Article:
Charenée Wade is known for her expert vocal improvisational ability and her seriously swinging groove, she evokes a classic jazz sound akin to Betty Carter and Sarah Vaughan.

With her Motéma debut, Offering: The Music of Gil Scott-Heron and Brian Jackson (June 23), she pays tribute to another inspiration, the socially conscious poet and musician Gil Scott-Heron, and confirms that she too plans to use her artist platform thoughtfully.

The first full-length album tribute to Scott-Heron and his musical collaborator Brian Jackson by a woman artist, Offering is arresting in just how timely Scott-Heron’s messages are today and how perfectly Wade delivers them through her savvy arrangements and intimate jazz interpretations.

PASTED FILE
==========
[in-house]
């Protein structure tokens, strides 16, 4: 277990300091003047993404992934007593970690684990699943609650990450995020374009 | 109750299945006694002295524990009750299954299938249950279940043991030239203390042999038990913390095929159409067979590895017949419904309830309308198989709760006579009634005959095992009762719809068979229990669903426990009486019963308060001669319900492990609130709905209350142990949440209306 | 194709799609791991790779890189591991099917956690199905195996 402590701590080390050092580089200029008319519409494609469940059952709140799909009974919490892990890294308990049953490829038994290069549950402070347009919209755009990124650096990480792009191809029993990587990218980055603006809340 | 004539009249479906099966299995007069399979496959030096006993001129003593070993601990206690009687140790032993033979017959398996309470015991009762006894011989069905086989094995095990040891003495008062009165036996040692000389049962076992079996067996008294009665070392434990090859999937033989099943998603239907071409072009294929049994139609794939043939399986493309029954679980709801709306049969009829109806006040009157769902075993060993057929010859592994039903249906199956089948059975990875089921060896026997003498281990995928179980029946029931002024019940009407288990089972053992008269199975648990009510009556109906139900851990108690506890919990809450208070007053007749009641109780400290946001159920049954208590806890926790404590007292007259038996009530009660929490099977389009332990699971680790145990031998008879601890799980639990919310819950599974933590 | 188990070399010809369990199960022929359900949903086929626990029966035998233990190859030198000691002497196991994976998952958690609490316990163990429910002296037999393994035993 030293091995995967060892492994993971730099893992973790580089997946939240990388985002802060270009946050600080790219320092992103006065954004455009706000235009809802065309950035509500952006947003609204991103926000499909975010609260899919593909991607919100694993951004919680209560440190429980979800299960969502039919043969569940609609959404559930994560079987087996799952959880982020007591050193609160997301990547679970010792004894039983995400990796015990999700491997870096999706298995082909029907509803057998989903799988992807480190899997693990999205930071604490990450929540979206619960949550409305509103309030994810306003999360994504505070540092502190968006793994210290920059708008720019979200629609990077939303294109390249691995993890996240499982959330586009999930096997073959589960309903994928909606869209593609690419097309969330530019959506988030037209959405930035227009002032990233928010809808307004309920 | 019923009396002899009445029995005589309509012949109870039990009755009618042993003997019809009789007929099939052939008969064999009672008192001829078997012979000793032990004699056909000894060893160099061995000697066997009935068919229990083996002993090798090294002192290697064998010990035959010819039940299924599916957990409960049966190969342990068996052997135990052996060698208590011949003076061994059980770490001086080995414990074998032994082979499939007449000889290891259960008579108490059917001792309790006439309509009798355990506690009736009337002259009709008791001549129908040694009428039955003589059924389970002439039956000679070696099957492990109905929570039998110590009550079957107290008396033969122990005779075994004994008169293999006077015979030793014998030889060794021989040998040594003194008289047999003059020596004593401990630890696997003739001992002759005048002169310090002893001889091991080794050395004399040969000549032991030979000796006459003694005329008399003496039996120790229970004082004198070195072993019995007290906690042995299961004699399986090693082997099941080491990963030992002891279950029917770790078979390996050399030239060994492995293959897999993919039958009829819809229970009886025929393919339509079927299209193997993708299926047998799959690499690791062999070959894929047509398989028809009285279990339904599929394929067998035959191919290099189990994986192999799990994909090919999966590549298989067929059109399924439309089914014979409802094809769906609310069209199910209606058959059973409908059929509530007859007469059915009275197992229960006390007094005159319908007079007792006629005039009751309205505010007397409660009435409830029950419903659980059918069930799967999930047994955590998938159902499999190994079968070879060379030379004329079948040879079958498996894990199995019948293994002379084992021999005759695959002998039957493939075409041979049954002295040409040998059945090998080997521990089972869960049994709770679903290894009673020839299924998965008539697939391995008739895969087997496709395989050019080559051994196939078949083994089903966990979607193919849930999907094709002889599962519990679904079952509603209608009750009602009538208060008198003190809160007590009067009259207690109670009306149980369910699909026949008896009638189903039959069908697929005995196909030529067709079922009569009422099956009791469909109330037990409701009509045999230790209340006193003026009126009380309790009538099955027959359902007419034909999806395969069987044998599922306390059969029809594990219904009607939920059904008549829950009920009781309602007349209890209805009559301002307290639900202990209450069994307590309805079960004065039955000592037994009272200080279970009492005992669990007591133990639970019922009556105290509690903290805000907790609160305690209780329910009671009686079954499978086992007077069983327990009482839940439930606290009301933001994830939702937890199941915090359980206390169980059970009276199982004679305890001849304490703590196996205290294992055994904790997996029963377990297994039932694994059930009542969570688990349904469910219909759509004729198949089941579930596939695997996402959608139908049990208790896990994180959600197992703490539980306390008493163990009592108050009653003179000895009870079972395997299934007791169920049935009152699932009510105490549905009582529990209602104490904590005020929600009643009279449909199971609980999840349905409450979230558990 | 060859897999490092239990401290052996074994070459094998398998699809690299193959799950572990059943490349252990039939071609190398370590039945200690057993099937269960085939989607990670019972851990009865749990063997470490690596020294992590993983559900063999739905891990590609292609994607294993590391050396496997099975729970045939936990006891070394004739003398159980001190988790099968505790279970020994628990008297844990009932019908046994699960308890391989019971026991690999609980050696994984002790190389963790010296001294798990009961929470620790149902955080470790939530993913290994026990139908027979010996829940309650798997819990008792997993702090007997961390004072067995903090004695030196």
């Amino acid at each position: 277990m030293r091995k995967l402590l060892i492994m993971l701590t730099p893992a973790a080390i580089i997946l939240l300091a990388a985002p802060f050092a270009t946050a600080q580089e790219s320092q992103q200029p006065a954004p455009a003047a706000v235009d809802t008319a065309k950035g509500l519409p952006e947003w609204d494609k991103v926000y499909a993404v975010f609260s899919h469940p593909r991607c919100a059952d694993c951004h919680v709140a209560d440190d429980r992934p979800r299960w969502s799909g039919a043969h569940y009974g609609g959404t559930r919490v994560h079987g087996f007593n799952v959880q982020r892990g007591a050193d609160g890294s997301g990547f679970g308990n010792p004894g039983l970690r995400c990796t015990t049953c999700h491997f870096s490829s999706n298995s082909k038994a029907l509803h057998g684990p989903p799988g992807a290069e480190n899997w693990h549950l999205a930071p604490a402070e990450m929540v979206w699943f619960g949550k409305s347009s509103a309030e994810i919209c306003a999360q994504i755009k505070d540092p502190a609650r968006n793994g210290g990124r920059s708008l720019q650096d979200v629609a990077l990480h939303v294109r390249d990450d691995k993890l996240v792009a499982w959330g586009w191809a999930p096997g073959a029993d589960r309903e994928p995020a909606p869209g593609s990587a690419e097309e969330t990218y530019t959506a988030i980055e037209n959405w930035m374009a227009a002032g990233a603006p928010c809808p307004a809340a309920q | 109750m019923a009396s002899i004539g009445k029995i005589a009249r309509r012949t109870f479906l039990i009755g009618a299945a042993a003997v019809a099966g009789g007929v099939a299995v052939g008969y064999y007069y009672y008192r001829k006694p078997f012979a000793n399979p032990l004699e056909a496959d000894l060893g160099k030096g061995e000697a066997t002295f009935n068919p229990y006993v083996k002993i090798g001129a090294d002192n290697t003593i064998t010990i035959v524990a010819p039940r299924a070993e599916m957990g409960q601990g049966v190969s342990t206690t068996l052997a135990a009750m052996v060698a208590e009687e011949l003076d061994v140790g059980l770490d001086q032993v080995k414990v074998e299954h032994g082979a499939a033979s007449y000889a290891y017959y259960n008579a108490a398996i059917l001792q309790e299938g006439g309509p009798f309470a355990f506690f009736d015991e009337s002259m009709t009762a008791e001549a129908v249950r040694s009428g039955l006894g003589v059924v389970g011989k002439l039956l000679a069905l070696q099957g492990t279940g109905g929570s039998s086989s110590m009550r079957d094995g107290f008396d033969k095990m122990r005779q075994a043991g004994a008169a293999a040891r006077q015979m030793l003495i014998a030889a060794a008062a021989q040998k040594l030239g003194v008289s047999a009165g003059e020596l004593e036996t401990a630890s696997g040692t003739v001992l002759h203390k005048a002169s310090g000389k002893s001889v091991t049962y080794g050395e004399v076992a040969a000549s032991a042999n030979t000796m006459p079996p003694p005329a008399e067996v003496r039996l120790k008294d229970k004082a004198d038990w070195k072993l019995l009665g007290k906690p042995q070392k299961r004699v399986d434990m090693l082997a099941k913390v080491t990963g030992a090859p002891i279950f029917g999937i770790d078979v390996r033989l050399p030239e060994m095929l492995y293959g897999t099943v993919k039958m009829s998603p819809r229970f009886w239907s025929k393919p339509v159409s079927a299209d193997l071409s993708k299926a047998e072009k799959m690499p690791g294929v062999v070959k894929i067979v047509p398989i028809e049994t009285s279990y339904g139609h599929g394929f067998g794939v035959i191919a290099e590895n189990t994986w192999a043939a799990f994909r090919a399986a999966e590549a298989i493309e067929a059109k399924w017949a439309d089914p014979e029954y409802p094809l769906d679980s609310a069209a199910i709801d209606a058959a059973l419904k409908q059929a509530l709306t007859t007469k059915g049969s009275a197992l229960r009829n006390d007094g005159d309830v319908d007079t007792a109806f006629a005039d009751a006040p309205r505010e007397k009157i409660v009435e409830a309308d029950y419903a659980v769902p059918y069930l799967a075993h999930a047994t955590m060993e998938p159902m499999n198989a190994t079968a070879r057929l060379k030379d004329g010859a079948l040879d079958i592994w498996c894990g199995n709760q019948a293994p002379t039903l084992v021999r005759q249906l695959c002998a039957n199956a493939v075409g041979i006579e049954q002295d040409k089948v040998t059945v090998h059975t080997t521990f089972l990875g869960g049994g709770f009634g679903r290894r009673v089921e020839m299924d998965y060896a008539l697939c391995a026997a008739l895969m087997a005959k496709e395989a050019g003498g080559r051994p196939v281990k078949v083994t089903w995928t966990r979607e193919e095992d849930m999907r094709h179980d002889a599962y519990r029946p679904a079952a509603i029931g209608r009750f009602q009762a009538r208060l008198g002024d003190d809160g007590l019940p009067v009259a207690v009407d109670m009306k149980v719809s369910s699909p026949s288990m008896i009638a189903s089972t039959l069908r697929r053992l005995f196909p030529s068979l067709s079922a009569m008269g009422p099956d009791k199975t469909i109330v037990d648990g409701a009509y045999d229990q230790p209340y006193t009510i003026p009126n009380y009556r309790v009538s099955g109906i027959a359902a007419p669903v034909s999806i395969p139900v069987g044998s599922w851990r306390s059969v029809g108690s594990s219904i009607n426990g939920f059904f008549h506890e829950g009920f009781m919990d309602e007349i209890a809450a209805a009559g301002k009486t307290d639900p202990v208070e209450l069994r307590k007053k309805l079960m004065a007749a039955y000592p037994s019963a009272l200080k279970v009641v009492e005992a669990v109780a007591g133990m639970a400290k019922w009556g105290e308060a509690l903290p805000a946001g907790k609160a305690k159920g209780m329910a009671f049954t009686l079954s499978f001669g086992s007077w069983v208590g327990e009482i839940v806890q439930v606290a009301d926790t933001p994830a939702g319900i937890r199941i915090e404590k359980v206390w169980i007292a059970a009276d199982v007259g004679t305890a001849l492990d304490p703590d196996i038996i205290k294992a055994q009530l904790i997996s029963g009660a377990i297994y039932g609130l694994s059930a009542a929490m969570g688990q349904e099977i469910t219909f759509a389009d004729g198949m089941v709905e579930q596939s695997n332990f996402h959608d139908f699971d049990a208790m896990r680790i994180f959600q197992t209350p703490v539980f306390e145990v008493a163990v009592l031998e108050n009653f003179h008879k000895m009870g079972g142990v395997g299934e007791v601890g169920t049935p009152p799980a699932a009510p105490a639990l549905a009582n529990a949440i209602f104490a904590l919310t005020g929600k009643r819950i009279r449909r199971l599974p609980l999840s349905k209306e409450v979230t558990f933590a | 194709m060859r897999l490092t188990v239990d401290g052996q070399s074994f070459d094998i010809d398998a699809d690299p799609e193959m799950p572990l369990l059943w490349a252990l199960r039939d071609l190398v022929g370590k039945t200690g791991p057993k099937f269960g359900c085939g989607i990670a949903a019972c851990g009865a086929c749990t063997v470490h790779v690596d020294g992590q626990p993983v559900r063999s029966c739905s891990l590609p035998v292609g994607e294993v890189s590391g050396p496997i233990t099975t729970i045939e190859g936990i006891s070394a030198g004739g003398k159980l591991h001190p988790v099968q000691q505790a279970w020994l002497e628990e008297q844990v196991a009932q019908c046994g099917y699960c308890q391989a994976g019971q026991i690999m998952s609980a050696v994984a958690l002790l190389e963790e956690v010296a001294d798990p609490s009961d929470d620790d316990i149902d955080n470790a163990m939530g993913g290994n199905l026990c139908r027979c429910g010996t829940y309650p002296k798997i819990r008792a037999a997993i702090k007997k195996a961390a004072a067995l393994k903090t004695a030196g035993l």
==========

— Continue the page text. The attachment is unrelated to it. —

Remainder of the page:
Wade embodies Scott-Heron’s poems deeply and with a pathos that belies her age. 

Her singing is effortless and inventive on the opening title track, and with her lithe voice floating around the poet’s timeless words, we are invited into her invocation. Indeed “Song of the Wind” feels like a sacred exchange between the past and present and a testament to the peace we’re still seeking today. “A Toast to The People” showcases her excellent storytelling ability and subtle vocal prowess. On “Home Is Where the Hatred Is,” she and the band throw down the gauntlet both in terms of the powerful message and jazz chops on display.

Wade gives ample evidence on this remarkable debut as to why she is one of the most exciting, distinctive and bold young musical talents on the rise today. This year she is touring in Jazz at Lincoln Center’s national presentation, Ladies Sing the Blues.

A singer, composer, arranger and educator, Wade is a professor at the Aaron Copland School at Queens College and was just recently appointed to Peabody Institute. Wade will be performing as part of New Standards Jazz Crawl,  Thursday October 20th @ The Wright Museum.

@ The Wright Museum at 7:30 pm